Weekly links for June 3

Lots of links this week! I’m not sure why it worked out that way.

Meena Boppana, a high school student who participated in RSI 2011, gives a talk on Top Ten Reasons Why I Love Math. (From TedXHunterCCS.)

Desmos, a free online graphing calculator.

Michael Sandel, Harvard professor and author of Justice: What’s the right thing to do?, asks in his new book What Money Can’t Buy: The moral limits of markets whether quantification is the first step to moral decay. Via getstats. I’d like to think he’s wrong; I haven’t read the book. You can also watch Sandel’s Justice lectures online.

Shai Simonson and Fernando Gouvea have an essay on how to read mathematics.

The University of Minnesota has a catalog of open access textbooks.

From fivethirtyeight.com: swing voters and elastic states.

For the last three weeks Andrew Gelman has been posting one question per day from the (28-question) final exam for his course in Design and Analysis of Sample Surveys. Here’s Question 1. Here’s Question 2, and the solution to Question 1. By editing the URL you can find a sequence of posts each of which contains Question N and the solution to Question N-1; so far he’s up to Question 23.

A paper I’m surprised I’d never seen before: Methods for Studying Coincidences by Diaconis and Mosteller. Via Samuel Arbesman at Wired.

Cosma Shalizi, guest-posting (?) at Crooked Timber: In Soviet Union, Optimization Problem Solves You.

Econ films is making short films about economics. Someone should do this for mathematics. (I would, if I knew how to make films.) Via Tim Harford’s twitter.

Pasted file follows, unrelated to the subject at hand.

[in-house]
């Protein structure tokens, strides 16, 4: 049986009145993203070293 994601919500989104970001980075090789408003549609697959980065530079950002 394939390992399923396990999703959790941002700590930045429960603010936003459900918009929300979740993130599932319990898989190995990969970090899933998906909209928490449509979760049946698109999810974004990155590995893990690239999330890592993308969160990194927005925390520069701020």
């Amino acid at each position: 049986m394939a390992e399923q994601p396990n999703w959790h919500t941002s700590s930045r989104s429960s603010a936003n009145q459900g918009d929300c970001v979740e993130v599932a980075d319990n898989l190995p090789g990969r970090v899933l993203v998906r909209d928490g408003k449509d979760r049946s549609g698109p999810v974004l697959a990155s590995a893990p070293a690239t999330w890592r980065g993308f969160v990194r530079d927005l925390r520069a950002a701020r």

David Mackay: A reality check on renewables, featuring back-of-the-enveloep calculations on the mathematics of renewable energy. From TedXWarwick. “I love renewables, but I also love arithmetic”; the arithmetic shows that substantial fractions of the UK would need to be covered in wind farms or solar panels to have serious effects. For lots more of this see his book Sustainable Energy – Without the Hot Air which is available online.

The changing complexity of Congressional speech, from the Sunlight Foundation.

Better drinking through data, from Prior knowledge.

Mark Dominus asks at stack exchange Why does mathematical convention deal so ineptly with multisets?

David Speigelhalter on World at One on the effect of drinking; and his comments; does a unit of alcohol (10 ml, about half a US “standard drink”) cost five minutes of life?

It’s possible to win the US presidential election with 11 votes.

Multi-armed bandit algorithms vs. A/B testing, from Hacker News.

Forecast Advisor will tell you how accurate various weather forecasters are for your area.

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